This is one of those concepts that doesn’t really translate very eloquently: “the version of the last hand.” Definitive version is the term often used in English, but this is not ideal—as it asserts that there is a definitive version (and, more to the point, suggests that a particular edition is it). In general, I don’t believe in definitive versions. Then again, recognizing that some state of a work is inevitably the version left by a composer (either intentionally or not), I see no problem with the idea of a Fassung letzter Hand; but that doesn’t make it intrinsically more valuable than other states of a work.
It should be noted that Urtext and Fassung letzter Hand—either of which at different times has been the sought-after ideal in critical editions—are conceptually opposite. An Urtext (Ur-, as in Ur of the Chaldees) seeks an original version of the text as definitive, before it is corrupted in transmission—rather than a text that is authoritatively revised by a composer having second thoughts. The idea to reconstruct an Urtext came about when the original sources—and perhaps countless generations thereafter—are lost. The Fassung letzter Hand is usually an editorial strategy to priortize among a plethora of surviving sources.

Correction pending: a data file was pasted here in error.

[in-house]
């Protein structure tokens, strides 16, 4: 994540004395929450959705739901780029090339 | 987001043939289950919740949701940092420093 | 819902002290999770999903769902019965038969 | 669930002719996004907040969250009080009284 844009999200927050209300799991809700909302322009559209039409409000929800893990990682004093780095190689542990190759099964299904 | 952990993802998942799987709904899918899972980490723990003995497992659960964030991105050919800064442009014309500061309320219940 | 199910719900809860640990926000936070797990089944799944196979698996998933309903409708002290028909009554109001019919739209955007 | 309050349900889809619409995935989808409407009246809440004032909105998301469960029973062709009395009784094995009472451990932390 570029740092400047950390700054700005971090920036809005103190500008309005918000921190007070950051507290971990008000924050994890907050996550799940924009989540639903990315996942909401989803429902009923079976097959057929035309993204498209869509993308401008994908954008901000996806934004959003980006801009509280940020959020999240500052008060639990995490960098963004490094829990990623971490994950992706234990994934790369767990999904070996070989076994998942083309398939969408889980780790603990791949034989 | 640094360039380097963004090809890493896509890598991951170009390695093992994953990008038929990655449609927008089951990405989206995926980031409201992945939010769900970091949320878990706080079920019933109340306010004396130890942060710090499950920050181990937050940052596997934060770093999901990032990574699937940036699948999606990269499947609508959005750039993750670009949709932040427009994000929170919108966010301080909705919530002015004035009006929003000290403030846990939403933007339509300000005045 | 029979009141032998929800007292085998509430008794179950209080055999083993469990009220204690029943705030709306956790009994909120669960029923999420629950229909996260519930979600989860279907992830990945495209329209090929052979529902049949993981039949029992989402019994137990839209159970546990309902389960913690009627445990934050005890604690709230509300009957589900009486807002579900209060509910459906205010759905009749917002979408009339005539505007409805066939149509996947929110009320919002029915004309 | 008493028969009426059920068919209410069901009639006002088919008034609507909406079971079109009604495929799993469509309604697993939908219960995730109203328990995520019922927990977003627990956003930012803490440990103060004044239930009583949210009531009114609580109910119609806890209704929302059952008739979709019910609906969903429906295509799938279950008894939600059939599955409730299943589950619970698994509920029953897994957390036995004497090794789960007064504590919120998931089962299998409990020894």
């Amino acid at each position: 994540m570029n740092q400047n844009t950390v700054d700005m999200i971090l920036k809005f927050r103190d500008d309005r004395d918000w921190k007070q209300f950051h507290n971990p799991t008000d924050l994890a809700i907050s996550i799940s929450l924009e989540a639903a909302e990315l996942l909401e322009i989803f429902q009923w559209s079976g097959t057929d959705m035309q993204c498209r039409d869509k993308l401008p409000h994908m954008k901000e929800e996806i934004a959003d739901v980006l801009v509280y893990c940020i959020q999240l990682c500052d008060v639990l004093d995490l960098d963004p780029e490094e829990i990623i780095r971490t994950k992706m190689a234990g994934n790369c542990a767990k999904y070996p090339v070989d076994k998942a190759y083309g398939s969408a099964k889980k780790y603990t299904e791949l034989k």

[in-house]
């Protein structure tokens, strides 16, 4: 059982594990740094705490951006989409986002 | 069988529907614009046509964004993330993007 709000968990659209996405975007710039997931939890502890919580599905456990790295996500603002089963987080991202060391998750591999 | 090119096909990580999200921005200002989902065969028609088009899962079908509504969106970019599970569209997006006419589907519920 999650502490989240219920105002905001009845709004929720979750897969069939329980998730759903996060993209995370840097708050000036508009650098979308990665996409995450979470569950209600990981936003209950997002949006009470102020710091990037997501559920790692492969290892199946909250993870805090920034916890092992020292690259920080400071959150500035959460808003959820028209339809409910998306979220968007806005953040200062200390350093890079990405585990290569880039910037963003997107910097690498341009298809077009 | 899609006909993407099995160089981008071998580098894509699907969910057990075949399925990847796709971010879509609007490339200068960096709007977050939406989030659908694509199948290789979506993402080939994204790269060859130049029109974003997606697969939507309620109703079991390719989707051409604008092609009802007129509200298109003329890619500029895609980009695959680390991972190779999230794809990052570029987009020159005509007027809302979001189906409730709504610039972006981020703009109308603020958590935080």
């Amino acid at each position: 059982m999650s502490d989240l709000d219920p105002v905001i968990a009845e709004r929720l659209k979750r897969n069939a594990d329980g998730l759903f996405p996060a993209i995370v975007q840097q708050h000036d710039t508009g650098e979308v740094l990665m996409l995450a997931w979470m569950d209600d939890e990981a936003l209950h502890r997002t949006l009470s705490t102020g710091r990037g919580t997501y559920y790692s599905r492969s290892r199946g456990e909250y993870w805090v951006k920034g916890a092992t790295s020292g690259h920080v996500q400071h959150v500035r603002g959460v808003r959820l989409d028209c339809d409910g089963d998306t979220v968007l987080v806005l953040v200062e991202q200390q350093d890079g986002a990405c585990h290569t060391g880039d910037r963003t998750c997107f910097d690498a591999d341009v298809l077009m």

Occasionally on this blog I have brought up my work on the William Walton Edition; in that project the stated goal was to seek the text as the composer ultimately came to prefer it—which meant, for example that his opera Troilus & Cressida is presented in the edition in a text neither heard nor notated by the composer: the text of that volume gives essentially the 1976 cuts (made for a Covent Garden production featuring Janet Baker, for whom the highest soprano material had to be transposed down) in the 1954 keys. In one of the volumes I edited, the Henry V film suite had the chorus restored to the ensemble on the basis of a letter in which Walton indicated “of course the Agincourt song is far better with the chorus.” These examples manifest a letzter Hand so late as to be even posthumous.
For Settling Scores posts dealing in one way or another with Fassung letzter Hand issues, click here. On Urtext editions and those posing as them, see my post about Rosalyn Tureck’s edition of Bach’s Italian Concerto or another post about a misguided attempt at a new Urtext of the Goldberg Variations.